Sexual Harassment at Work

Sexual harassment, sexual assault, and sexual misconduct allegations have been surfacing at an alarming rate. It’s troubling to see so many lives hurt, but it’s good that so many individuals are finding the courage to speak up. Problems can only be solved if they’re clearly identified. The focus has been on celebrities and high profile individuals (Harvey Weinstein, Kevin Spacey, Al Franken, etc), but make no mistake, sexual harassment is not limited to Hollywood or Politics.

But what exactly is sexual harassment?  How does it differ from sexual assault or more general harassment?  Most importantly, what can you do to make sure your team isn’t doing anything to make others uncomfortable or committing crimes that put your company at risk.


Sexual Harassment

Per the U.S. Equal Employment Opportunity Commission:

It is unlawful to harass a person (an applicant or employee) because of that person’s sex. Harassment can include “sexual harassment” or unwelcome sexual advances, requests for sexual favors, and other verbal or physical harassment of a sexual nature.

Harassment does not have to be of a sexual nature, however, and can include offensive remarks about a person’s sex. For example, it is illegal to harass a woman by making offensive comments about women in general.

Both victim and the harasser can be either a woman or a man, and the victim and harasser can be the same sex.

Although the law doesn’t prohibit simple teasing, offhand comments, or isolated incidents that are not very serious, harassment is illegal when it is so frequent or severe that it creates a hostile or offensive work environment or when it results in an adverse employment decision (such as the victim being fired or demoted).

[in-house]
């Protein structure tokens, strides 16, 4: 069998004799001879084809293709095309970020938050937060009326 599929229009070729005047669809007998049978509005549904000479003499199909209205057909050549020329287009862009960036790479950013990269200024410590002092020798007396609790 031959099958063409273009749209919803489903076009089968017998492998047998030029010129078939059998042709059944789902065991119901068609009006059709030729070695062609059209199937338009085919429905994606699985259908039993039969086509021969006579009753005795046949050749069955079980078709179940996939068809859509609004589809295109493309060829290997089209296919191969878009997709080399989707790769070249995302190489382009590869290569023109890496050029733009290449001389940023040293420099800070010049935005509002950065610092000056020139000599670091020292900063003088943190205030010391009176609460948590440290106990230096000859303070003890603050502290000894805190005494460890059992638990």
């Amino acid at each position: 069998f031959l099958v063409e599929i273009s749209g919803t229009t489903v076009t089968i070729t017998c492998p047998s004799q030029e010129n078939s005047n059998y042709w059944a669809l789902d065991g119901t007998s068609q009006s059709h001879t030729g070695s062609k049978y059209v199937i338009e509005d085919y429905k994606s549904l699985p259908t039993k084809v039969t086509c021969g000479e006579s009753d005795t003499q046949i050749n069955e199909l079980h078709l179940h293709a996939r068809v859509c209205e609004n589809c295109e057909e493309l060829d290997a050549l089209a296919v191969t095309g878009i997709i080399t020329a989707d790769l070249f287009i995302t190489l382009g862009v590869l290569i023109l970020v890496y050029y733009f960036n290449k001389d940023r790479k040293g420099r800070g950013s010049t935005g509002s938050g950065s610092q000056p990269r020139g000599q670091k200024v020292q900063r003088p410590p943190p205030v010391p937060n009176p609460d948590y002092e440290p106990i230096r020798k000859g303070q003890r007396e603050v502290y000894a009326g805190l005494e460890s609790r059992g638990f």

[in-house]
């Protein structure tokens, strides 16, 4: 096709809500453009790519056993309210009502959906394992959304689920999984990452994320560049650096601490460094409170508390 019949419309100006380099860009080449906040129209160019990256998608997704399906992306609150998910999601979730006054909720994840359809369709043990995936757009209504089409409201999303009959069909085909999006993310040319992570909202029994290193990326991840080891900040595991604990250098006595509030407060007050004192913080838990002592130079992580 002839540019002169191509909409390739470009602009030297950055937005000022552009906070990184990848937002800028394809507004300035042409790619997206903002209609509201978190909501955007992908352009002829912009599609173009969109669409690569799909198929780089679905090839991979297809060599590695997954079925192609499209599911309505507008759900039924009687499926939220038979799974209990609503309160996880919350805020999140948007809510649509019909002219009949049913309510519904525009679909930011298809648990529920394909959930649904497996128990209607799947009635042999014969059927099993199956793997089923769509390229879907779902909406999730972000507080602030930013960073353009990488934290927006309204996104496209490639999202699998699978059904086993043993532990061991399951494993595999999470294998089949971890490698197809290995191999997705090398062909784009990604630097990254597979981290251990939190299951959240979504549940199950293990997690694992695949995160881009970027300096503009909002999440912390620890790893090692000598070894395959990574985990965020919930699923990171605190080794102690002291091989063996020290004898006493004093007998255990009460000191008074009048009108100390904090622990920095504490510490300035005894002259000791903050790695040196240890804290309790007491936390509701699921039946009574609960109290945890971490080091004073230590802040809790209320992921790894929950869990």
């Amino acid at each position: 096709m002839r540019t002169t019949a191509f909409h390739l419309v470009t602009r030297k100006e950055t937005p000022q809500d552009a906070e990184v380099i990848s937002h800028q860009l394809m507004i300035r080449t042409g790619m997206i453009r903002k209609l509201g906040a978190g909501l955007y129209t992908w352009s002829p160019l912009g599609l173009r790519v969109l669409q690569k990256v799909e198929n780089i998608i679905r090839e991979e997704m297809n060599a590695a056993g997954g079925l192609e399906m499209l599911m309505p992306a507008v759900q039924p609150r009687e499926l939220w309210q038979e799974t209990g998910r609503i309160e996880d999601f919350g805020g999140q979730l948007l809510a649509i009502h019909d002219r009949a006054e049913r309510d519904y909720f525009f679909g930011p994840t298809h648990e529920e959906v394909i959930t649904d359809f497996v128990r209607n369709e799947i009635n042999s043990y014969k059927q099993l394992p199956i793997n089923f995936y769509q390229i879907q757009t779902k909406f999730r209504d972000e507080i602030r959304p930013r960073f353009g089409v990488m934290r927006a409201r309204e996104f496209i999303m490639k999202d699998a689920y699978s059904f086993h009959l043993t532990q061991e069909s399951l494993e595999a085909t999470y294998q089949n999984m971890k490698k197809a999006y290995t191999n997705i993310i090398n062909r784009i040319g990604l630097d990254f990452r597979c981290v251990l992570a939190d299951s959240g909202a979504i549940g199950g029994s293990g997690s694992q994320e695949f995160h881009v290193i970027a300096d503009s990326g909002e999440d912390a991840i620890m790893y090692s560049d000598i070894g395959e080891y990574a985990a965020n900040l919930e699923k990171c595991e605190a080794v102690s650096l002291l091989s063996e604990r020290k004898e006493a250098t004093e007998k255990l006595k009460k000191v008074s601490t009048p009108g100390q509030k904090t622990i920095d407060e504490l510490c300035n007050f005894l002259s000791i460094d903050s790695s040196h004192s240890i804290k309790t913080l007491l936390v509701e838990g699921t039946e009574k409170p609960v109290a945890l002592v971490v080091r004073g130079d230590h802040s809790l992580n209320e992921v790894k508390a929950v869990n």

The harasser can be the victim’s supervisor, a supervisor in another area, a co-worker, or someone who is not an employee of the employer, such as a client or customer.

Sexual Assault

Per The United States Department of Justice:

Sexual assault is any type of sexual contact or behavior that occurs without the explicit consent of the recipient. Falling under the definition of sexual assault are sexual activities as forced sexual intercourse, forcible sodomy, child molestation, incest, fondling, and attempted rape.”


Per the U.S. Equal Employment Opportunity Commission:

Harassment is a form of employment discrimination that violates Title VII of the Civil Rights Act of 1964, the Age Discrimination in Employment Act of 1967, (ADEA), and the Americans with Disabilities Act of 1990, (ADA).

Harassment is unwelcome conduct that is based on race, color, religion, sex (including pregnancy), national origin, age (40 or older), disability or genetic information. Harassment becomes unlawful where 1) enduring the offensive conduct becomes a condition of continued employment, or 2) the conduct is severe or pervasive enough to create a work environment that a reasonable person would consider intimidating, hostile, or abusive. Anti-discrimination laws also prohibit harassment against individuals in retaliation for filing a discrimination charge, testifying, or participating in any way in an investigation, proceeding, or lawsuit under these laws; or opposing employment practices that they reasonably believe discriminate against individuals, in violation of these laws.